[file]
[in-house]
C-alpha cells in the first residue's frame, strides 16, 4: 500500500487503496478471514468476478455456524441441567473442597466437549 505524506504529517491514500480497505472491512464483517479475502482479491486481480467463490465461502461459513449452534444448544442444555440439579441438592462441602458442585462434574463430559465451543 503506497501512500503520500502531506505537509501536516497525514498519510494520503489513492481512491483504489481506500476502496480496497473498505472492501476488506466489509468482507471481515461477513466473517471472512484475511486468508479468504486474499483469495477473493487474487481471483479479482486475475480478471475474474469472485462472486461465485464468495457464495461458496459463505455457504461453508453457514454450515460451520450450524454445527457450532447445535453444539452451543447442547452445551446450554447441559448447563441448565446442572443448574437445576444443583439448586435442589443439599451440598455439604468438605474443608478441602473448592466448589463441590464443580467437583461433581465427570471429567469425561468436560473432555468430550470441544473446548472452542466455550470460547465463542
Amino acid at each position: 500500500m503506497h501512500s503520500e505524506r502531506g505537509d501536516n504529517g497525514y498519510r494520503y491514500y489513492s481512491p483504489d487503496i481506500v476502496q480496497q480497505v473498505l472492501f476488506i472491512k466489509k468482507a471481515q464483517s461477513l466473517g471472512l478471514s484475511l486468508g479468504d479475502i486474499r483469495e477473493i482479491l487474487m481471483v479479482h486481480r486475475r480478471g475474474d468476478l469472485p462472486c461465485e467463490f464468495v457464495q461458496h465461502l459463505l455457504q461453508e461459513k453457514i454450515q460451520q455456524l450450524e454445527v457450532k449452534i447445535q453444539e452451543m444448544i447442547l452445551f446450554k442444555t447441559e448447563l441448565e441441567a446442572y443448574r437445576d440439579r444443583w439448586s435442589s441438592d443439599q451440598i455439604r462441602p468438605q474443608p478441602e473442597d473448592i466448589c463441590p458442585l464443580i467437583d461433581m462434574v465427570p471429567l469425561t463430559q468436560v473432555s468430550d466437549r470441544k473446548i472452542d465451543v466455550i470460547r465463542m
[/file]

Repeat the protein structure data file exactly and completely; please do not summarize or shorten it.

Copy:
[in-house]
C-alpha cells in the first residue's frame, strides 16, 4: 500500500487503496478471514468476478455456524441441567473442597466437549 505524506504529517491514500480497505472491512464483517479475502482479491486481480467463490465461502461459513449452534444448544442444555440439579441438592462441602458442585462434574463430559465451543 503506497501512500503520500502531506505537509501536516497525514498519510494520503489513492481512491483504489481506500476502496480496497473498505472492501476488506466489509468482507471481515461477513466473517471472512484475511486468508479468504486474499483469495477473493487474487481471483479479482486475475480478471475474474469472485462472486461465485464468495457464495461458496459463505455457504461453508453457514454450515460451520450450524454445527457450532447445535453444539452451543447442547452445551446450554447441559448447563441448565446442572443448574437445576444443583439448586435442589443439599451440598455439604468438605474443608478441602473448592466448589463441590464443580467437583461433581465427570471429567469425561468436560473432555468430550470441544473446548472452542466455550470460547465463542
Amino acid at each position: 500500500m503506497h501512500s503520500e505524506r502531506g505537509d501536516n504529517g497525514y498519510r494520503y491514500y489513492s481512491p483504489d487503496i481506500v476502496q480496497q480497505v473498505l472492501f476488506i472491512k466489509k468482507a471481515q464483517s461477513l466473517g471472512l478471514s484475511l486468508g479468504d479475502i486474499r483469495e477473493i482479491l487474487m481471483v479479482h486481480r486475475r480478471g475474474d468476478l469472485p462472486c461465485e467463490f464468495v457464495q461458496h465461502l459463505l455457504q461453508e461459513k453457514i454450515q460451520q455456524l450450524e454445527v457450532k449452534i447445535q453444539e452451543m444448544i447442547l452445551f446450554k442444555t447441559e448447563l441448565e441441567a446442572y443448574r437445576d440439579r444443583w439448586s435442589s441438592d443439599q451440598i455439604r462441602p468438605q474443608p478441602e473442597d473448592i466448589c463441590p458442585l464443580i467437583d461433581m462434574v465427570p471429567l469425561t463430559q468436560v473432555s468430550d466437549r470441544k473446548i472452542d465451543v466455550i470460547r465463542m